Tugamena-Omwa Immanuel still recalls vividly when she made a grim discovery five years ago. Twenty-six at the time, Immanuel was sent on an errand to go pay the municipal bill when she heard a mysterious cry - just 40 metres away from her home at Tsumeb.
“It was 10am and as I walked past some household refuse, I heard a strange cry. It sounded like a baby and a cat at the same time. Being the risktaker that I am, I moved closer to listen and inspect. I saw a piece of a box covering a tied plastic bag. Very frightened, I removed the box and discovered it was a baby,” she recounted, still sounding horrified.
According to Immanuel, the newborn baby was wrapped in a red skirt in a tied-up plastic bag that had a hole, so he could breathe.
“I think the baby was only a day old as he still had an umbilical cord attached. It seemed like the mother just gave birth and threw him away,” she reminisced on a tragic day.
Immanuel who is a charity worker blurted out the news to the neighbours, who immediately called the police.
The baby, whom she named ‘Natangwe’ an Oshiwambo name meaning praise, was hospitalised with minor injuries for a month, then placed in a foster home.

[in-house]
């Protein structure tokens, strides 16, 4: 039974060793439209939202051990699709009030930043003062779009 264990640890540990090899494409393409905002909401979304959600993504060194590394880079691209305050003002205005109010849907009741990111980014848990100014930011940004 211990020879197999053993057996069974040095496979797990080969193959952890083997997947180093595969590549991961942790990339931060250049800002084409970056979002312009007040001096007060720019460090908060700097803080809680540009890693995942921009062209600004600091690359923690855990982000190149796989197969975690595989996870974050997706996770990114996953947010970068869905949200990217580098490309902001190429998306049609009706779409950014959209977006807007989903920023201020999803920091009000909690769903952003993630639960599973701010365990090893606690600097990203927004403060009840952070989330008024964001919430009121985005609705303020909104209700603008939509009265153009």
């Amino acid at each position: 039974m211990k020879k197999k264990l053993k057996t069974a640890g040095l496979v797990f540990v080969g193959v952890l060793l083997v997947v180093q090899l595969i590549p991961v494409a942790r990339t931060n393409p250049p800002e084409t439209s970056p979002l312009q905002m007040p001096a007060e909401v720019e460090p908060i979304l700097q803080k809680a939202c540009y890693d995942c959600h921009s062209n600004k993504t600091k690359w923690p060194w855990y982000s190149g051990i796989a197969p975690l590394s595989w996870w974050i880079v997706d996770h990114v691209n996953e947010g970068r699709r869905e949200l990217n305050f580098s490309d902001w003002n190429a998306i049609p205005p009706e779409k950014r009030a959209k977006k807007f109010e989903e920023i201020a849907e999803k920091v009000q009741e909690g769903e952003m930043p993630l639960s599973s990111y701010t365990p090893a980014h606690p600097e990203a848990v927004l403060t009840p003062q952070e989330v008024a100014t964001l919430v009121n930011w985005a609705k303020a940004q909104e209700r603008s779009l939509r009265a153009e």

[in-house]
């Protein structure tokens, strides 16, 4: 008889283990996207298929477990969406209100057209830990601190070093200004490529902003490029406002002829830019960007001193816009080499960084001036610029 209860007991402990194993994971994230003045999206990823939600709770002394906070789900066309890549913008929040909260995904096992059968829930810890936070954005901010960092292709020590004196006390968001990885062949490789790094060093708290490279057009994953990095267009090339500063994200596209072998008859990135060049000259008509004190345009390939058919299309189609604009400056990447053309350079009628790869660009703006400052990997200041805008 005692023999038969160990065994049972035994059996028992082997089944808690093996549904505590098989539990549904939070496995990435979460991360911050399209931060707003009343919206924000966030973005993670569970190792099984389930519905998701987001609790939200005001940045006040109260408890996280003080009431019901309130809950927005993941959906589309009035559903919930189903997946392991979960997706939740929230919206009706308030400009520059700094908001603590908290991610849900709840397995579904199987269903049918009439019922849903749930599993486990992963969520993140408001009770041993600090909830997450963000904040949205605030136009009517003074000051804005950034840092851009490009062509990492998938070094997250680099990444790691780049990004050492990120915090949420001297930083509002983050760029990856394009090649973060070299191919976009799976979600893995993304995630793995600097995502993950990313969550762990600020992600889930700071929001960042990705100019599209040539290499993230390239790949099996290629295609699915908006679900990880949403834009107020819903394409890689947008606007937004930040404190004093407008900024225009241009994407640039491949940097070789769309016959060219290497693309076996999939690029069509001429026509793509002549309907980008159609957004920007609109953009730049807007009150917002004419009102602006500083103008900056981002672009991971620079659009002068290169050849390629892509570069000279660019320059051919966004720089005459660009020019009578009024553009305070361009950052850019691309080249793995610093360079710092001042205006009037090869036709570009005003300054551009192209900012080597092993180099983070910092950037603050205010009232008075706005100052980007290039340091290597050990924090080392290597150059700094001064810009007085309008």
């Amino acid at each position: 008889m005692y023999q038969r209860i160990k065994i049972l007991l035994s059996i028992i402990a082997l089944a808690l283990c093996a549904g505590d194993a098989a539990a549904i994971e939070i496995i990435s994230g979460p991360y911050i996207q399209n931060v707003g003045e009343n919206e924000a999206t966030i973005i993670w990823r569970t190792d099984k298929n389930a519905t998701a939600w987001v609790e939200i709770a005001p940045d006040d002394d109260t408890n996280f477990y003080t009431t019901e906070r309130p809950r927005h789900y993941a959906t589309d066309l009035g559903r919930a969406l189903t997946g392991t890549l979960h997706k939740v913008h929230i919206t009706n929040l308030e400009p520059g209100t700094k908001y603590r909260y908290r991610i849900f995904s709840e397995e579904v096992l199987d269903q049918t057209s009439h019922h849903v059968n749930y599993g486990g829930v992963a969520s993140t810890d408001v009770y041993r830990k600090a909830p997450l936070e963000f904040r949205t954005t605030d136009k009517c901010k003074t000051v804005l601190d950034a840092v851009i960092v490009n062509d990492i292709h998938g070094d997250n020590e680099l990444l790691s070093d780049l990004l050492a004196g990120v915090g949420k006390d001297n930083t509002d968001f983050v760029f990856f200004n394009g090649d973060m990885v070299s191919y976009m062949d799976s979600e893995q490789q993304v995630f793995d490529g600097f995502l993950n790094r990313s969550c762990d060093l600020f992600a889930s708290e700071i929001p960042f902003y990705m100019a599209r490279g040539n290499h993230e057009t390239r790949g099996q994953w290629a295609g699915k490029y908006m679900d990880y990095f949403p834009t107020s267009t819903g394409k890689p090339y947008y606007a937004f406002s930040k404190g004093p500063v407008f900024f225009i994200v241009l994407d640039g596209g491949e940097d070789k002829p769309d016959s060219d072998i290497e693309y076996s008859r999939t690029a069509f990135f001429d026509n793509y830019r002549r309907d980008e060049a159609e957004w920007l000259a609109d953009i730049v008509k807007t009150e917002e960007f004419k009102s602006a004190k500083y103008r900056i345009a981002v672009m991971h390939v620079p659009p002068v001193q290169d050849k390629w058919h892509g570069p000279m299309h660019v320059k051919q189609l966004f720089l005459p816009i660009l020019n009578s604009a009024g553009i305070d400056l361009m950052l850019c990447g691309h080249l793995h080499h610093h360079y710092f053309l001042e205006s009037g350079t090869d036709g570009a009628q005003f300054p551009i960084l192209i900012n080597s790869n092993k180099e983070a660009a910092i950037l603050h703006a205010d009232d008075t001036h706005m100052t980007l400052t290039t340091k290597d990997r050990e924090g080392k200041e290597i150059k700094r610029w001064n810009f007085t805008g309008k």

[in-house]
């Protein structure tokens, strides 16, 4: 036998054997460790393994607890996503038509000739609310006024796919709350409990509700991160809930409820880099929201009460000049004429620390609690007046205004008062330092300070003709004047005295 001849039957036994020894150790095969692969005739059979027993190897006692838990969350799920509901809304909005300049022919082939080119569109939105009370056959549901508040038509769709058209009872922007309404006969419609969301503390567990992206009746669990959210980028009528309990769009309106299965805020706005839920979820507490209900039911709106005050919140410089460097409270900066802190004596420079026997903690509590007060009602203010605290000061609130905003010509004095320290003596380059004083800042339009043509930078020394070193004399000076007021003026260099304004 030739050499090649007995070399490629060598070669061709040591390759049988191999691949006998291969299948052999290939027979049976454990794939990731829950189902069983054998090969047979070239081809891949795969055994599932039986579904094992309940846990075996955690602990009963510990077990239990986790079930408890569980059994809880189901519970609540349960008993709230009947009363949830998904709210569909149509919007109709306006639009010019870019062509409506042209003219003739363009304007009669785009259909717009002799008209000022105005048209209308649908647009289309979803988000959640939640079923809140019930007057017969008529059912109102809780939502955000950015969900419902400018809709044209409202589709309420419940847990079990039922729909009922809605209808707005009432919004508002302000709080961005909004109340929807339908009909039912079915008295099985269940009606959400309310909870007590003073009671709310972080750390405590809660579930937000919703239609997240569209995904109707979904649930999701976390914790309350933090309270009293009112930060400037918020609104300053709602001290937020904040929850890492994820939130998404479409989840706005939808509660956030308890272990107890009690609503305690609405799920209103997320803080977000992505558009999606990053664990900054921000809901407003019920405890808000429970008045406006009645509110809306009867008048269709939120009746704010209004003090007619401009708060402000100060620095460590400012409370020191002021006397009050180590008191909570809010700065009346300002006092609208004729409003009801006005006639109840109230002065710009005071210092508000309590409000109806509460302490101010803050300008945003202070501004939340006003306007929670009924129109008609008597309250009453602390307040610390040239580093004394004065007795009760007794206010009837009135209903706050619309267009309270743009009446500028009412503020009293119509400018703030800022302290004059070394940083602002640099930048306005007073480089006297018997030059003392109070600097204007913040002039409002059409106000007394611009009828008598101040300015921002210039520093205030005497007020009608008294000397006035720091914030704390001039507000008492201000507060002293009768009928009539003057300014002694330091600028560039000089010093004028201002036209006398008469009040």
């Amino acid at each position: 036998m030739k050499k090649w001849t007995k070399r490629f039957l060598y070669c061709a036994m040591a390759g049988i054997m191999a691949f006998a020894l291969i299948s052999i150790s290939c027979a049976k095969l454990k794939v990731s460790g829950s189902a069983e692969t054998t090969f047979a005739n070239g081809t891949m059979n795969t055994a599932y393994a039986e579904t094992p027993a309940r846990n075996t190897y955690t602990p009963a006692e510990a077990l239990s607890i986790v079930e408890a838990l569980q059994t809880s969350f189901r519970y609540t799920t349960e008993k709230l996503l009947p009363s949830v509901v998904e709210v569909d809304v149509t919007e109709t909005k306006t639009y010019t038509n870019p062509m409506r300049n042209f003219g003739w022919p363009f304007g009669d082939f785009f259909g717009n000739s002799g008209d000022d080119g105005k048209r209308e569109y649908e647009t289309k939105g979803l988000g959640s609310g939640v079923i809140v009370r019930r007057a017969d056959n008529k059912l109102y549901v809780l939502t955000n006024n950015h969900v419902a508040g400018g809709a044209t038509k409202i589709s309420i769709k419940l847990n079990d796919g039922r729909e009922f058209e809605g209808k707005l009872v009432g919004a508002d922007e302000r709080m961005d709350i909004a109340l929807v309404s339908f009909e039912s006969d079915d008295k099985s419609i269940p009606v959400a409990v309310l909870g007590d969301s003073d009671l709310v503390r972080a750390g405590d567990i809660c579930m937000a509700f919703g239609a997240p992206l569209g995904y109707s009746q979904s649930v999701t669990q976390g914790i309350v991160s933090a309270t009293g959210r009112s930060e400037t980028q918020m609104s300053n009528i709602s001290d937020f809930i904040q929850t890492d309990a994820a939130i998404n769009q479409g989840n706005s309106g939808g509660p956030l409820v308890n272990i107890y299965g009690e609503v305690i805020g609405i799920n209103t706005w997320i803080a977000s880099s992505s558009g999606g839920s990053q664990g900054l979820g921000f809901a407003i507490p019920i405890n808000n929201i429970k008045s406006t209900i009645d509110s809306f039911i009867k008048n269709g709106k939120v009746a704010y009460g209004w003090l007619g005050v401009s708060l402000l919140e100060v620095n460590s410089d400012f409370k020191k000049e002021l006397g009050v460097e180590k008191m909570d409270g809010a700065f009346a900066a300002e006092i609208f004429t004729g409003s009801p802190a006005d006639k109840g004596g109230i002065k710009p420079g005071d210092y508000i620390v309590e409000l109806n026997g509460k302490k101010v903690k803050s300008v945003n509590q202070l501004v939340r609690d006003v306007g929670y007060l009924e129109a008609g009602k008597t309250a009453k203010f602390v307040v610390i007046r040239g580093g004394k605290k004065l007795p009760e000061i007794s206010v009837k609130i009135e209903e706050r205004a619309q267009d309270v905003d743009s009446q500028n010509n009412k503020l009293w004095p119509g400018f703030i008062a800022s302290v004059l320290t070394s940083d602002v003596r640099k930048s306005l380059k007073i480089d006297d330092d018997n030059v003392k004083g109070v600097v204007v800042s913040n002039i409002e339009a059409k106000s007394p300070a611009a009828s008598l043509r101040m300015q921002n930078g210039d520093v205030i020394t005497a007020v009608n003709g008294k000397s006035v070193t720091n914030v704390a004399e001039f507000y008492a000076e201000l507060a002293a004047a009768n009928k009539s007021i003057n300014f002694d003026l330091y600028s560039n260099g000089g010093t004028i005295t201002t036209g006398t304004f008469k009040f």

“Although I could not adopt Natangwe due to the requirements that I could not meet, I am glad that God saved him through me. He found a perfect family and watching him grow and become stronger gives me such happiness. I am also happy that I am now a part of his life and I get to visit him whenever I am free,” said Immanuel, who runs a charity organisation that caters for orphans and vulnerable children.
Immanuel has a dream of one day becoming a mother to 30 abandoned children. “That is what I am working on at the moment,” she said.
A place to call home
To this day, it has never been established why Natangwe was dumped or who his parents were. However, the five-year-old boy has been adopted by a loving family and he is now in grade 0.
“It has always been a desire for me to adopt a child. My husband and I already have a few children under our care before we adopted him, so we decided to adopt him,” narrated Charlene Uakuramenua, Natangwe’s adoptive mother.
Uakuramenua describes Natangwe as gentle and kindhearted.
“Since we adopted him at eight months, he quite had attachment issues and was a bit resistant. However, he eventually bonded with us. He is very quick to say sorry and I am proud to see him grow into a loving young man,” Uakuramenua narrated.
Uakuramenua, a social worker at the Gender Base Violence Protection Unit noted that baby dumping is intricately intertwined with many other teen-related issues, such as teenage pregnancy, and depression.
“People, especially young ones, need to be equipped with information to make proper decisions. No child deserves to grow up in a foster home,” she stated.
In 2019, the government through the ministry of gender equality has decriminalised baby dumping to allow mothers to leave their unwanted newborn babies at safe places without the risk of prosecution.
According to statistics provided by the Namibian police, they have recorded 42 cases of baby dumping during the 2019/ 2020 period.